By Aisha Mirza
The incredible racial reckoning we have seen this year has left organisations, celebrities, sports teams and probably your friends scrambling to prove they are not white supremacists by donating to a Black charity one time or posting a black box on Instagram. The thing about not being racist though, is that it’s not a one-time thing. To be truly anti-racist, you have to understand that as a non-Black person, you will have soaked up and internalised so much racist messaging, particularly against Black people, that it might actually take a lifetime to unlearn. Despite the recent renewed focus on it, racism did not begin in 2020, it is a global structure that we all perpetuate, and so the unlearning of it needs to happen at every opportunity we get – even the quiet ones.
There has been successful propaganda around the idea that dating and romance, lust and love are or should be somehow exempt from racial politics. Historically it has been easier to herald the idea that love is colour-blind or desire is not political than to engage with the introspection and interrogation needed to ensure that what we consider simply our dating preferences, and the ways in which we interact on dating apps and in real life are not influenced by our racist, anti-Black, fat phobic, misogynist socialisation. We can all do better, and online dating can be a really useful tool with which to learn to check ourselves, be accountable for our prejudices and unlearn racist instincts that ultimately harm us and the people we want to share intimacy with.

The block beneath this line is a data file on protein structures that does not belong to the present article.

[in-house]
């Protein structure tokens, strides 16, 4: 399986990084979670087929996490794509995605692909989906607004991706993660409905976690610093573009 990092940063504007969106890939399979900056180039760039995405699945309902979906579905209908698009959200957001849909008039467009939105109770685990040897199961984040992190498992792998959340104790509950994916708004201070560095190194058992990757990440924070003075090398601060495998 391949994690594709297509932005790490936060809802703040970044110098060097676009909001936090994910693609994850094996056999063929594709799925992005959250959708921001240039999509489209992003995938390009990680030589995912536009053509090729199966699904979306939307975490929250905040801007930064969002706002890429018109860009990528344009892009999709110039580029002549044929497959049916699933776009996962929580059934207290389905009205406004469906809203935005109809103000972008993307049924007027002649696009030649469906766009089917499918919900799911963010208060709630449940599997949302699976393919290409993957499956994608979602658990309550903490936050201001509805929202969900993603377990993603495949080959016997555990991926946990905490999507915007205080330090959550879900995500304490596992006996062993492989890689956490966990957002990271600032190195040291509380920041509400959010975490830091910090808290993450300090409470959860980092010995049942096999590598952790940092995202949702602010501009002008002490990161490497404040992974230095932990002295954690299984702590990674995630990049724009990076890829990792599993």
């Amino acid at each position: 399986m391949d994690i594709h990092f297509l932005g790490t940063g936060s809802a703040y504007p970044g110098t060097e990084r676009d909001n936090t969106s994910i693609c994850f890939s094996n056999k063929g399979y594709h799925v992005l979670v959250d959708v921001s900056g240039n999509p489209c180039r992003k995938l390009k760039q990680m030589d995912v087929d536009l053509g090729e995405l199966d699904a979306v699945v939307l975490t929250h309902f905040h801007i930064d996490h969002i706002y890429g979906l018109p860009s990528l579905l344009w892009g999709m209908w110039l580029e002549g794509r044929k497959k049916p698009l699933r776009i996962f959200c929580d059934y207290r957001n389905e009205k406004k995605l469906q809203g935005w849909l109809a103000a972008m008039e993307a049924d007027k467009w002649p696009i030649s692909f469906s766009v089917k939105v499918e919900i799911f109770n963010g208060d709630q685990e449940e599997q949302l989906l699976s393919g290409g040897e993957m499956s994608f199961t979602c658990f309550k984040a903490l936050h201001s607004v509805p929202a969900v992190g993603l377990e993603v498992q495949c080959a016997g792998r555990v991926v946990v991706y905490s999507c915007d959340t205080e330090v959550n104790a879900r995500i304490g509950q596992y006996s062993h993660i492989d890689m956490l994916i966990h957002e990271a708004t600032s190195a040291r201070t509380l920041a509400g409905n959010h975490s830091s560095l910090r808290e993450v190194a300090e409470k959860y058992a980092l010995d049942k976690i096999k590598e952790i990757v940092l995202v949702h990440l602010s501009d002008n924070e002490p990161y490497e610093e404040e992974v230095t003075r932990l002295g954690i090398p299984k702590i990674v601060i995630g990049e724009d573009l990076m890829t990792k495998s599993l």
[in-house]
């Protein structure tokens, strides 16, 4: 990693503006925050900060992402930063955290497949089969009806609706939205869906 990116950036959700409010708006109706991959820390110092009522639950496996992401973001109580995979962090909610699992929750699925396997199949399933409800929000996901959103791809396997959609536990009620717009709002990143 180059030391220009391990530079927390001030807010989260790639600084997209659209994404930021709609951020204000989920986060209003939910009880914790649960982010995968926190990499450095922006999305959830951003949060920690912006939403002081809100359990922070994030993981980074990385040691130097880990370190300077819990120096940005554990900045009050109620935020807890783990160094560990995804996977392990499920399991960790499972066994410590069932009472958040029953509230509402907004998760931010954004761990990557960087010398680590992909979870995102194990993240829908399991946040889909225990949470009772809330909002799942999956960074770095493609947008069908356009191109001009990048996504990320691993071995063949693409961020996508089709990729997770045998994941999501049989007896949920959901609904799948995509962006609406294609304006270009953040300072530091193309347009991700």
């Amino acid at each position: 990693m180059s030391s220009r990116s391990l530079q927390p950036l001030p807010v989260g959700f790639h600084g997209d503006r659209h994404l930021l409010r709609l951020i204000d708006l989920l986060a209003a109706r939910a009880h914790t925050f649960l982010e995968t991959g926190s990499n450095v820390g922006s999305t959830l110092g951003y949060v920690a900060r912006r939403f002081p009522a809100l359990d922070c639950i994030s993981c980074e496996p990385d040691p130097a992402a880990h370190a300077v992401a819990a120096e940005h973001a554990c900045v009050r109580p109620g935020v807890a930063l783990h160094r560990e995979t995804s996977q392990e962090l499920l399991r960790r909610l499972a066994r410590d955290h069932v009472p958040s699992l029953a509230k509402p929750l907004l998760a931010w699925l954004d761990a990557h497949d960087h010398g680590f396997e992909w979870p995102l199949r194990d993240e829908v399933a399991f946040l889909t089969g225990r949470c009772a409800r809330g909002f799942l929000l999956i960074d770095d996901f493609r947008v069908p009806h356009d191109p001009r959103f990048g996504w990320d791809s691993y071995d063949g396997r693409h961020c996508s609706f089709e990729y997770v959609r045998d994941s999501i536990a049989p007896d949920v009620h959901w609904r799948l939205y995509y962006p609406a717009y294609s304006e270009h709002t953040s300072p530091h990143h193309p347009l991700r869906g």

Understand, accept and utilise your privilege
Social privilege is typically defined as having a ‘special, unearned advantage or entitlement, used to one’s own benefit or to the detriment of others’ (often determined by how closely you align to white cis-male heteronormativity). It can be hard for us to really own the ways in which we are privileged because it can feel like understanding that about ourselves invalidates our identities, experiences or hardships we have faced. This is not the case – our privileges are just one part of the complex web of characteristics that build a person. We are all privileged in one way or another (being white, light-skinned, straight, able-bodied, cis, male, access to intergenerational wealth – the list goes on).
Actively and consistently reflecting on your privilege through continuous research and reading will help you learn to recognise when it manifests itself in ways that are harmful to others and will also teach you to be receptive when it’s brought to your attention. Be aware that for many of the Black people and people of colour you may be talking to, constructing a dating profile to be judged and scrutinised by a (usually) majority white audience is an experience which takes a great mental toll. That’s not to mention the frequent racial micro-aggressions and slurs which have to be fielded by non-white people using these apps, even more so if they are trans, femme or fat. Be sensitive and careful not to replicate these dynamics.